What sustains overall this group of essays and commentary is a continuous critical spirit that stays in touch with life. Writing of the interlinked short stories in Joan Silber’s Ideas of Heaven, Ms. Moore notes that everyone in them 'speaks in the same lively, funny, intelligent voice: the voice of the book'—a judgment that applies equally to the disparate items in See What Can Be Done.
These essays define Moore (Bark, 2014) as a critic of great candor and fairness, and a great champion of female writers ... her incisive readings are a must for budding authors ... Moore, cogent, distinctive, and entertaining, reiterates what great art can do.
As Moore reviews books, TV, politics and her own life, she slams into her subjects, lands on her stories. She cuts into the souls of other artists and makes noise. She fearlessly tells the truth about hard things ... Moore approaches writing as a way of ruthlessly reaching toward the reader. You hope that when you reach back you won’t pull away with bloody fingers.
A successful freelancer must be curious about a great many things, and this collection, which draws on material from the past three and a half decades, is a testament to the breadth of Moore’s intellect ... What unifies these pieces – what must galvanize any such collection – is the author’s voice, a prevailing sensibility. Moore’s manner of looking at the world, memorably described by Joyce Carol Oates in reviewing Moore’s fiction, equally applies to her nonfiction work: 'a unique combination of wit, caustic insight, sympathy for the pathos of her characters’ lives, and that peculiar sort of melancholy attributable to time too long spent in the northern Midwest where late-afternoon snow acquires a spectral blue tinge.'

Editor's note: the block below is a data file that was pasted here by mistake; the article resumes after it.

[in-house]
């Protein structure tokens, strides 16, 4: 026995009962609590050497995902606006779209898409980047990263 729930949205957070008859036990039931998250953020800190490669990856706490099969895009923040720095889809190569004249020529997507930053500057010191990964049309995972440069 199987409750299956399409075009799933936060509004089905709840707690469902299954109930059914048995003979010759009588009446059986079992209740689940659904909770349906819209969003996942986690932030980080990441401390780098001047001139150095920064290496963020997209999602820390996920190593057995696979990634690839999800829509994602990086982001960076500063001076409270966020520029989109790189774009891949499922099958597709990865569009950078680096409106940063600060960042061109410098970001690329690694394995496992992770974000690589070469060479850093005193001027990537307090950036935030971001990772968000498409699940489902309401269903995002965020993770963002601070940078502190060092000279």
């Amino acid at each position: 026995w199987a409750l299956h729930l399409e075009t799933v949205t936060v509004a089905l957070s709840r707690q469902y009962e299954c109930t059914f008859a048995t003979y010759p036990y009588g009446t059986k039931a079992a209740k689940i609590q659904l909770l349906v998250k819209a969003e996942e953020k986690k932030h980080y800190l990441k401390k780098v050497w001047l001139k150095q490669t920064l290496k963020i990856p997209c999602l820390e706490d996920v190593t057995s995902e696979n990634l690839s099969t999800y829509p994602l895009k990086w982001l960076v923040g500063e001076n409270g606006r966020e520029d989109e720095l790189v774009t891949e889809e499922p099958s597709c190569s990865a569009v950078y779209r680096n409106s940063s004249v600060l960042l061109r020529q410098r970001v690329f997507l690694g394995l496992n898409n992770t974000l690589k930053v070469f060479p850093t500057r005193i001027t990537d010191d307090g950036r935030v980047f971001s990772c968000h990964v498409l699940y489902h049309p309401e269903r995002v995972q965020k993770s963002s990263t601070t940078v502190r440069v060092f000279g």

What is most impressive is her capacity to give the work under review a life of its own. She makes even those books I recall not much enjoying sound fresh and remarkable ... The book has something wise or funny on almost every page, and one only wishes that the publishers had thrown the cat a goldfish and included an index.
Reviewing Claudia Roth Pierpont’s Passionate Minds, Moore...offered generous praise for the collection of literary profiles: 'with its unintimidated questions and explorations,' the book, she wrote, 'is provocative and bracing, a wizard’s mix of innocence and fire.' Much the same can be said of these articles, reviews, bits of memoir, and commentaries ... Deft, graceful essays from a sharply incisive writer.
Throughout, her chief virtue as a critic is shown to be a sympathetic, generous eye, which enables Moore to reveal the unique appeal of any given work ... this book provides ample insight into Moore’s inner life; it is certainly a boon to any lover of smart cultural criticism.